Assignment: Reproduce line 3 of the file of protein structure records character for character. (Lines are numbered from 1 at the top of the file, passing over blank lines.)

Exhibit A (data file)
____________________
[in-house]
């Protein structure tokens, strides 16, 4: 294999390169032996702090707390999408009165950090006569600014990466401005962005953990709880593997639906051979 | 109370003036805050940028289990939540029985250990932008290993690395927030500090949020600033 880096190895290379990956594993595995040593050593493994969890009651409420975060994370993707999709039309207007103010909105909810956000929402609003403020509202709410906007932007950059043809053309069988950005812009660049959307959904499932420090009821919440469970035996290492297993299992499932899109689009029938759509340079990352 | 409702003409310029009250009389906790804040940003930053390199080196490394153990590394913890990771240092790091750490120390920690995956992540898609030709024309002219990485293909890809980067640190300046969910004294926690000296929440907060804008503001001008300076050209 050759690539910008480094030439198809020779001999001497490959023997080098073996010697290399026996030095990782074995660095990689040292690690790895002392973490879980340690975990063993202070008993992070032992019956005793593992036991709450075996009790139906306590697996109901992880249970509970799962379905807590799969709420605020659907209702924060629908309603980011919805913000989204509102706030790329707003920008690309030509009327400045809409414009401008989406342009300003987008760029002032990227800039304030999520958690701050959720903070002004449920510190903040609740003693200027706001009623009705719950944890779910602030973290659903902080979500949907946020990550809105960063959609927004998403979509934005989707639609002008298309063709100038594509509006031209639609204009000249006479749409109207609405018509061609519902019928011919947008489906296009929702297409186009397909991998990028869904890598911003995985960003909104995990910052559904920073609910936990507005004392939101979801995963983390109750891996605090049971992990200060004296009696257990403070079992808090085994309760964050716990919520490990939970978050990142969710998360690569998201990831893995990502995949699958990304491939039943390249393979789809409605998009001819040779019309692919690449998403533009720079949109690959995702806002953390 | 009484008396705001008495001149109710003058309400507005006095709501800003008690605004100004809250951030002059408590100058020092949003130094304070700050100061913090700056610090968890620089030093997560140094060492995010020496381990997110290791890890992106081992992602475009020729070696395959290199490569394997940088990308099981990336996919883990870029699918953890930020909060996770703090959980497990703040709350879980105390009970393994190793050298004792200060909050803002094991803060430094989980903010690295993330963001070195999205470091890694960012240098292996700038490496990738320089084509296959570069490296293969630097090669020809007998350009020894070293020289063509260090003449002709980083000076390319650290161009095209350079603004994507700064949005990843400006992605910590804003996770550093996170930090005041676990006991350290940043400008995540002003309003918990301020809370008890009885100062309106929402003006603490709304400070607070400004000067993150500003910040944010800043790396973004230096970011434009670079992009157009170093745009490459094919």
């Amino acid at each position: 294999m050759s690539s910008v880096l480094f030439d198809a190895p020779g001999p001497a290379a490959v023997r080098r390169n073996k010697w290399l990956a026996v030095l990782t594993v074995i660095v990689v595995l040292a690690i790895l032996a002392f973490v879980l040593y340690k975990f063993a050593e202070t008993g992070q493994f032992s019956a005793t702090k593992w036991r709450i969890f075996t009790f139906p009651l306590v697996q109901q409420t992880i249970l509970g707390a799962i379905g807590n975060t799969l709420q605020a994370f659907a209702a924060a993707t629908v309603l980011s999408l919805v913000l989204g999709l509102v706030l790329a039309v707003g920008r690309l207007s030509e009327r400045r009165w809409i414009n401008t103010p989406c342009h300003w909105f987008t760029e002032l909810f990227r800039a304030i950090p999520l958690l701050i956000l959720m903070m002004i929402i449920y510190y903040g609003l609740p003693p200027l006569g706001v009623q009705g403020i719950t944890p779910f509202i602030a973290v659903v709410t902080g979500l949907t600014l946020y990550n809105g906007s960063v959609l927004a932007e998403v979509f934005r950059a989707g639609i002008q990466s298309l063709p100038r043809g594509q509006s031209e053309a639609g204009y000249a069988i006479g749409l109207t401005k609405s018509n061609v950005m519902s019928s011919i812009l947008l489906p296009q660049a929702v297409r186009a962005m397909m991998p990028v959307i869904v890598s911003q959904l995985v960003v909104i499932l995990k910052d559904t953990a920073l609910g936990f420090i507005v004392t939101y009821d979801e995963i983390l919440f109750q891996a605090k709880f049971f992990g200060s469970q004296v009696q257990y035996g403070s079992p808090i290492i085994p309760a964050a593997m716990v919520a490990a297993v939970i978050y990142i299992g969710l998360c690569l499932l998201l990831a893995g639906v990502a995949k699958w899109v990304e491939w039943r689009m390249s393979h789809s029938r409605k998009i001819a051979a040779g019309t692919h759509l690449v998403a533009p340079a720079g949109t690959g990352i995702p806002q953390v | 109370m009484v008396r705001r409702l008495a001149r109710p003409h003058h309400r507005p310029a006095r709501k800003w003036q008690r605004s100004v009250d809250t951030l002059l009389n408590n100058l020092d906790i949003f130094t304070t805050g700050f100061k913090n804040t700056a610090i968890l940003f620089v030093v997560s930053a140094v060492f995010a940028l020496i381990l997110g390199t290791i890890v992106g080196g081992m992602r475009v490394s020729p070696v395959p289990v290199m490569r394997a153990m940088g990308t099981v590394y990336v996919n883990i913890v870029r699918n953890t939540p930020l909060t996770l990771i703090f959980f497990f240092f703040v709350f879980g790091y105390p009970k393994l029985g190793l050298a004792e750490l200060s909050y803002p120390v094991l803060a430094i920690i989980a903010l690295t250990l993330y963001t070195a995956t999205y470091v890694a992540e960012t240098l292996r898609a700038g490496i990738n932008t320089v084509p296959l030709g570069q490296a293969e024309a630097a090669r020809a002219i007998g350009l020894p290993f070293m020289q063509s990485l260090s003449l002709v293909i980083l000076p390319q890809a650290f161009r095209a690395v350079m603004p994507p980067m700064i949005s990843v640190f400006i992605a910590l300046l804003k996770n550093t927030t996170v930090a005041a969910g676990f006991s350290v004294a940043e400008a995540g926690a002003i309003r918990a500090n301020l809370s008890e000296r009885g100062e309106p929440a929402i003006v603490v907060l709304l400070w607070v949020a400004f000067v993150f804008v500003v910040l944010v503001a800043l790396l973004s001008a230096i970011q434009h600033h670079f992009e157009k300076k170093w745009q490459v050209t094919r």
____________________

């Amino acid at each position: 294999m050759s690539s910008v880096l480094f030439d198809a190895p020779g001999p001497a290379a490959v023997r080098r390169n073996k010697w290399l990956a026996v030095l990782t594993v074995i660095v990689v595995l040292a690690i790895l032996a002392f973490v879980l040593y340690k975990f063993a050593e202070t008993g992070q493994f032992s019956a005793t702090k593992w036991r709450i969890f075996t009790f139906p009651l306590v697996q109901q409420t992880i249970l509970g707390a799962i379905g807590n975060t799969l709420q605020a994370f659907a209702a924060a993707t629908v309603l980011s999408l919805v913000l989204g999709l509102v706030l790329a039309v707003g920008r690309l207007s030509e009327r400045r009165w809409i414009n401008t103010p989406c342009h300003w909105f987008t760029e002032l909810f990227r800039a304030i950090p999520l958690l701050i956000l959720m903070m002004i929402i449920y510190y903040g609003l609740p003693p200027l006569g706001v009623q009705g403020i719950t944890p779910f509202i602030a973290v659903v709410t902080g979500l949907t600014l946020y990550n809105g906007s960063v959609l927004a932007e998403v979509f934005r950059a989707g639609i002008q990466s298309l063709p100038r043809g594509q509006s031209e053309a639609g204009y000249a069988i006479g749409l109207t401005k609405s018509n061609v950005m519902s019928s011919i812009l947008l489906p296009q660049a929702v297409r186009a962005m397909m991998p990028v959307i869904v890598s911003q959904l995985v960003v909104i499932l995990k910052d559904t953990a920073l609910g936990f420090i507005v004392t939101y009821d979801e995963i983390l919440f109750q891996a605090k709880f049971f992990g200060s469970q004296v009696q257990y035996g403070s079992p808090i290492i085994p309760a964050a593997m716990v919520a490990a297993v939970i978050y990142i299992g969710l998360c690569l499932l998201l990831a893995g639906v990502a995949k699958w899109v990304e491939w039943r689009m390249s393979h789809s029938r409605k998009i001819a051979a040779g019309t692919h759509l690449v998403a533009p340079a720079g949109t690959g990352i995702p806002q953390v | 109370m009484v008396r705001r409702l008495a001149r109710p003409h003058h309400r507005p310029a006095r709501k800003w003036q008690r605004s100004v009250d809250t951030l002059l009389n408590n100058l020092d906790i949003f130094t304070t805050g700050f100061k913090n804040t700056a610090i968890l940003f620089v030093v997560s930053a140094v060492f995010a940028l020496i381990l997110g390199t290791i890890v992106g080196g081992m992602r475009v490394s020729p070696v395959p289990v290199m490569r394997a153990m940088g990308t099981v590394y990336v996919n883990i913890v870029r699918n953890t939540p930020l909060t996770l990771i703090f959980f497990f240092f703040v709350f879980g790091y105390p009970k393994l029985g190793l050298a004792e750490l200060s909050y803002p120390v094991l803060a430094i920690i989980a903010l690295t250990l993330y963001t070195a995956t999205y470091v890694a992540e960012t240098l292996r898609a700038g490496i990738n932008t320089v084509p296959l030709g570069q490296a293969e024309a630097a090669r020809a002219i007998g350009l020894p290993f070293m020289q063509s990485l260090s003449l002709v293909i980083l000076p390319q890809a650290f161009r095209a690395v350079m603004p994507p980067m700064i949005s990843v640190f400006i992605a910590l300046l804003k996770n550093t927030t996170v930090a005041a969910g676990f006991s350290v004294a940043e400008a995540g926690a002003i309003r918990a500090n301020l809370s008890e000296r009885g100062e309106p929440a929402i003006v603490v907060l709304l400070w607070v949020a400004f000067v993150f804008v500003v910040l944010v503001a800043l790396l973004s001008a230096i970011q434009h600033h670079f992009e157009k300076k170093w745009q490459v050209t094919r």